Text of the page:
July 9, 2009 in Opinion

Boeing may be tempted to fly away for good

 

Boeing’s Dreamliner is causing nightmares in Washington state.

Boeing’s $1 billion purchase of the 787 supplier Vought Aircraft Industries in Charleston, S.C., is sure to trigger more sleepless nights for the state’s political leaders and the thousands of workers affiliated directly or indirectly with the airplane builder. And just as news of that deal broke, the congressional delegation is reporting that Boeing may open a second production line outside the state if it cannot reach a no-strike agreement with the International Association of Machinists and Aerospace Workers by fall.

Those two events may not be related, because the Vought purchase was caused more by that company’s shortcomings. Production delays left it with little income, and investors were unwilling to put up more capital. So Boeing bought the company to ensure that fuselage production would continue.

But the purchase gives Boeing a 240-acre campus on the East Coast, heightening fears that it will follow through on its ultimatum. The Machinists union has struck the company four times over the past 20 years, most recently for two months last fall, which cost Boeing an estimated $6.5 billion in revenues. This is serious business for the state, and the benefits reach beyond the Puget Sound area. Important Spokane-area businesses such as Kaiser Aluminum, Triumph Composite Systems Inc. and Goodrich Corp. have direct stakes in the outcome.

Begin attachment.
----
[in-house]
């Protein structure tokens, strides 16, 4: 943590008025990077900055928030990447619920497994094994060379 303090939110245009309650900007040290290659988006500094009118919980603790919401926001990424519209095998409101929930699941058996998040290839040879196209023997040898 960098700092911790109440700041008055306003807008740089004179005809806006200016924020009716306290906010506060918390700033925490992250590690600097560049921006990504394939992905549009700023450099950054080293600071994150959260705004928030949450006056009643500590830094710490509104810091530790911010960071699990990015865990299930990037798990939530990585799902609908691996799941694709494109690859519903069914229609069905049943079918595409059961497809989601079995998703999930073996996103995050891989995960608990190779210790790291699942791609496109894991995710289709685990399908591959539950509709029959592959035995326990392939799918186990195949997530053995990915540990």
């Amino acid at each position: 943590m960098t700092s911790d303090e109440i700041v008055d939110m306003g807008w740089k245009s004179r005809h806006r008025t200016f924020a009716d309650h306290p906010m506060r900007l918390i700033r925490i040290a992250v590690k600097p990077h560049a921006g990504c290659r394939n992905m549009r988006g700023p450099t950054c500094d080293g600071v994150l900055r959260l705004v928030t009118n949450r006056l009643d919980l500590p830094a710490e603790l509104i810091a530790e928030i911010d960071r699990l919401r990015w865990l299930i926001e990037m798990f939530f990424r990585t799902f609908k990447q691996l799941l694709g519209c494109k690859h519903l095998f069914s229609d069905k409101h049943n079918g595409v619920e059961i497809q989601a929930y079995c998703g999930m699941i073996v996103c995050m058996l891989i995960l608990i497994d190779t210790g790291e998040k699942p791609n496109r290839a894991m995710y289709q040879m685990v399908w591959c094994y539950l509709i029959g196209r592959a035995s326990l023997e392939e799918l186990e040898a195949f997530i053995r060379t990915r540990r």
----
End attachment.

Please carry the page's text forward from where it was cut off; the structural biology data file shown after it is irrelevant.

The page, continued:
A $3.2 billion tax break package approved by the Legislature in 2003 helped the state land the current Dreamliner production line. But Boeing has made it clear that the key to grabbing the second line is an assurance that the Machinists union won’t strike. The Dreamliner is already way behind schedule. That’s frustrating to political leaders. In the near term, business climate issues, which government can affect, are a secondary concern for Boeing.

With each passing year, the old argument about the state having the most skilled work force erodes. Deloitte Consulting reported in the spring that other states are making significant educational and training efforts to narrow the skills gap. If the union insists on standing pat, it may see assembly jobs sent out of state. By the same token, Boeing cannot expect workers to give up their strongest tool for leverage without gaining some reciprocal assurances.

A lot is riding on whether the two sides can work out a reasonable compromise, but it would be a mistake to think that Boeing is bluffing. In recent years, it has demonstrated that it is willing to make bold decisions. The state’s chief advantage is a skilled labor force with a tradition of high quality work, but that asset quickly loses value if workers don’t show up.

A stubborn refusal to recognize the intense competition for aerospace jobs could result in the state’s playing the loser’s game of “what if.”

As workers in Michigan and other longtime industrial states can attest, that’s no fun for anyone.


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